The Lacombe pig breed is the fifth in the ranking of pigs in Canada. This breed originated from crossing with the Landrace and Chester White breeds with animals of the Berkshire breed. But when the crosses were made they kept pure white hair species. In the late ’60s, this breed was exposed to public light, but only the males were sold. It was not until a few years later that the females were made available.
By the beginning of the 1980s, more than 1.700 they came to register. Of these, about 600 were males and more than 1.000 were females. The Lacombe has been found very useful in the center of Canada, the area for which it was specially developed.
Characteristics of Lacombe Pig
The Lacombe pig is a vigorous animal that does not reach a large size. In general, this race comes to be in the medium race range. This breed presents the elongated and thin head; the ears are medium length, thin and drooping. Also, this breed has a wide and compact trunk with a muscular back and third back. The color of the coat is mostly white.
The animals of this breed have reached weights of up to 110 kg. at 8 months of age, in the case of boars can achieve up to 400 kg. This race breed has a lot of bodies, rather short of the legs, and very fleshy is its flesh in its conformation. The breed has been specially select and stands out for its quickness of gain and docility, especially in sows.
Much attention has been paid to litter size, weaning weight, growth rate, feed conversion efficiency, carcass quality, and physical strength. Both males and sows have gained a reputation, valued by high fecundity. In some regions of Canada, they have accepted the breed in particular in which it is used directly or the broodstock used in crossbreeding programs. You may also read Finnish Landrace Pig
Crossbred sows have proven to be excellent in performance. The selection of the breed has been especially effective in production because it is the most docile breed in Canada. The sows are perfect for confinement and produce pigs that only stop in confinement, but the gain is quick and efficient.
The Lacombe pig is a breed that is based on grains and cereals. Usually, this breed is fed in stables, and in closed places. But farmers also use vegetables that they produce on their farms. The Lacombe pig is a breed that has been the victim of much criticism and disagreement. Some farmers criticize its feed, claiming it’s too bland for their liking while others rave about this unique flavor profile which sets them apart from other breeds like bacon pigs or smoked ham hogs.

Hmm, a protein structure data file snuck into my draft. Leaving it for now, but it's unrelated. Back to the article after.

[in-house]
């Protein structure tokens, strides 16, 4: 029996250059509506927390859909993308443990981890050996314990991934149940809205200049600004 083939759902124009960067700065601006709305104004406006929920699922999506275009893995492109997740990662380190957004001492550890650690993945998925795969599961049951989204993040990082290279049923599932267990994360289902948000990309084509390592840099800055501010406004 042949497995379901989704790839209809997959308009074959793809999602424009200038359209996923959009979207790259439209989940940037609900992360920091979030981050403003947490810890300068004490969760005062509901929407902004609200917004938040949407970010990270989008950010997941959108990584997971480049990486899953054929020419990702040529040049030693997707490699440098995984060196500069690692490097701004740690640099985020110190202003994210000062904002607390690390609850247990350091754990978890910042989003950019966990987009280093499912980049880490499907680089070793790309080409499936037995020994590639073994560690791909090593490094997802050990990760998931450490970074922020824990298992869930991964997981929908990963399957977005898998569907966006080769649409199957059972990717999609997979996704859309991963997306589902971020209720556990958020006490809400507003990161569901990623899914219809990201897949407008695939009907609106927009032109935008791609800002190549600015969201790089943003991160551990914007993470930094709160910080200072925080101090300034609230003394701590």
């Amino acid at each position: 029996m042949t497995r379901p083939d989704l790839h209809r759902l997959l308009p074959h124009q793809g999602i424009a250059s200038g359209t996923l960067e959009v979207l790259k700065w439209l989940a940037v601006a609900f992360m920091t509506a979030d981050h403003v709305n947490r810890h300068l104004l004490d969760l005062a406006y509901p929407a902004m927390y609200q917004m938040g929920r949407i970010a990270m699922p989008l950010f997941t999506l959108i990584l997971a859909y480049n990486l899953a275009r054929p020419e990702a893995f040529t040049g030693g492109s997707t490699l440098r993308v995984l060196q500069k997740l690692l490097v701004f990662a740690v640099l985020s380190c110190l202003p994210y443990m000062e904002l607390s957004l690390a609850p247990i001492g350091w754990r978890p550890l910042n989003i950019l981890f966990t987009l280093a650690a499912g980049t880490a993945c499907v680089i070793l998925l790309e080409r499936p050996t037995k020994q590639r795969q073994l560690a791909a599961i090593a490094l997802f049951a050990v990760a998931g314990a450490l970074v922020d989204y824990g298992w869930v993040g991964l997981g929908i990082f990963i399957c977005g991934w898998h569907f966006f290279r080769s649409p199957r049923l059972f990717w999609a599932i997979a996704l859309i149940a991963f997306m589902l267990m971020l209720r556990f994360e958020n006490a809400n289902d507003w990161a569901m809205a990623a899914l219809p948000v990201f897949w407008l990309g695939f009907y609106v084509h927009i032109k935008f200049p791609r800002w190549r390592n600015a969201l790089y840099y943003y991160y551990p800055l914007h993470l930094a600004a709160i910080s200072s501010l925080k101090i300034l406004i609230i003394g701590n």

Some Lacombes are fed in stables and closed places while others may be able to enjoy fresh vegetables grown on farms by the farmer themselves – depending on how they’re raised!
The Lacombe pig exposes valuable characteristics for the excellent quality of its channels, such as deep and meaty hams and lean meat. Also, the characteristics of its products include a high average of growth, large litters, heavyweight of the weaning, and high quality of channels. The Lacombe Pig is a versatile breed that produces high-quality females and its effective use as a terminal male.
The Lacombe pig is a white breed that contributes to the strengthening of commercial programs for raising pigs in Canada. The number of independent breeders has been relatively small. But those who have probably uses production tests and performance records more effectively than pig breeders around the world. You may also read Kunekune pig
Canada has been recognized for the quality of the pork produce. Its quality standards have been maintained at a sufficient level to meet the most demanding standards in the market. Unless under the direct control of the government and rigid. This care and attention to the important details have resulted in continuous improvement of the breed. While the performance on economic production traits has also been improved. Currently, this breed is in danger of extinction. Although that race today is only in the hands of private companies.
If you’re looking to start a farm or ranch, then the Lacombe pig is worth considering. This breed was developed in Canada and originated from crossing with three other breeds that were popular at the time- Landrace, Chester White and Berkshire. The majority of those crosses produced white hair species but for some reason, they retained their color when exposed to public light. It wasn’t until 1968 that this breed began being sold as more than just males and it took another few years before females became available too. Today there are over 1,700 registered pigs of this type with about 600 males and 1,000 females among them!
As a reference: Wikipedia